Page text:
Google Introduces 7 New Sections to Its Material Design Guidelines

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I’m not going to even attempt to claim that I have a good grasp on what Google’s Material Design is. I know it’s pretty and bold. I know things float. I know that there are ripples reacting to touch. And I understand that there should be layers, lighting, and an overall feeling of reality in an app when implemented properly. I also get the feeling that the whole concept isn’t just overwhelming to me alone, and that app developers and designers are having their own troubles.

Thankfully, Google continues to revise its massive set of Material Design guidelines to help us all better understand a “tactile reality, inspired by the study of paper and ink, yet technologically advanced and open to imagination and magic.” Yes, we need to understand magic more. More magic. 

In an April update to the guidelines, Google is introducing seven new sections, along with a bunch of refinements to others. Things like floating action buttons now have their own defined areas, as does app structure, and writing guidelines. Here is a brief overview of the newness:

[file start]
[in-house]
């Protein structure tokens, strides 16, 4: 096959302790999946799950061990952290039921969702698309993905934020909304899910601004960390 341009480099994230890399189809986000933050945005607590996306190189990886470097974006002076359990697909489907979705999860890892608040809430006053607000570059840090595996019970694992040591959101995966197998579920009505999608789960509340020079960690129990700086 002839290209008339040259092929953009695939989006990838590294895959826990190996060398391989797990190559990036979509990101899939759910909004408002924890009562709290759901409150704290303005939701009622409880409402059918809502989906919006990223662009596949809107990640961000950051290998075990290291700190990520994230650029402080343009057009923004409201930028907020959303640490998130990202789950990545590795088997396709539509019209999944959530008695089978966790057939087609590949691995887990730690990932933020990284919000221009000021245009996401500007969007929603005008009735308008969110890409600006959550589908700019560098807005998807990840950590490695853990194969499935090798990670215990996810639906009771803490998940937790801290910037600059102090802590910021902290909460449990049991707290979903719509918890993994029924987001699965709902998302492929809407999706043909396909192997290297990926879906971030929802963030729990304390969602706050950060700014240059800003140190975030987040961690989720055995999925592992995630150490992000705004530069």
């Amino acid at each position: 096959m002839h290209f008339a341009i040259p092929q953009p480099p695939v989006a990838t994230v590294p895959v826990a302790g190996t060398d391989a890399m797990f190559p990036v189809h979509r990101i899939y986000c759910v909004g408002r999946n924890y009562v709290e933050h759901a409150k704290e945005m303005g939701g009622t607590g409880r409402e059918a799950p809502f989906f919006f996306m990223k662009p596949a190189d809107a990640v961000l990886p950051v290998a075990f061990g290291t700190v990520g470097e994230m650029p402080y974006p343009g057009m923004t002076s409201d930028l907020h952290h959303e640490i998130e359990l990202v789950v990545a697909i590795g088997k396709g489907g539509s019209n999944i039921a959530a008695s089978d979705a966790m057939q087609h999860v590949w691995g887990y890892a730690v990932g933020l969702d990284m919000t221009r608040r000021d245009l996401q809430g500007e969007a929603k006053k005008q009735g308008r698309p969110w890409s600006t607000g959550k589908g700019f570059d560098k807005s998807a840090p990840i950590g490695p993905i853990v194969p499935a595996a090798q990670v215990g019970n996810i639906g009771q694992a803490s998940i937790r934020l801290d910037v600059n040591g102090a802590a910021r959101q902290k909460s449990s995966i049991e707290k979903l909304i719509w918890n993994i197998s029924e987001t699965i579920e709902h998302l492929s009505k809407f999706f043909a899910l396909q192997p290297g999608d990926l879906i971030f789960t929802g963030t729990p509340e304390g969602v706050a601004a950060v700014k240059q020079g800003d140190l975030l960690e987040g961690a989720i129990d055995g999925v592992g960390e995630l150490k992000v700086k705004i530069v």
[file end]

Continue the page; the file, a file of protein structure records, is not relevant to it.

• Data tables: guidance on presenting data sets, particularly in desktop products
  • Units and measurements: a description of the different units used in material design, including guidance on using density-independent pixels (DPs)
  • App structure: suggestions for top-level navigation in your app
  • Component sticker sheet for After Effects to help streamline your motion design workflow
  • Floating action buttons now have their own section, with added guidance on behavior and transitions
  • Updated guidance on Typography, Cards, Dialogs, Tabs and Scrolling.

The rest of the “What’s new” section can be found here.

material design pixel density

Via:  +Google Design



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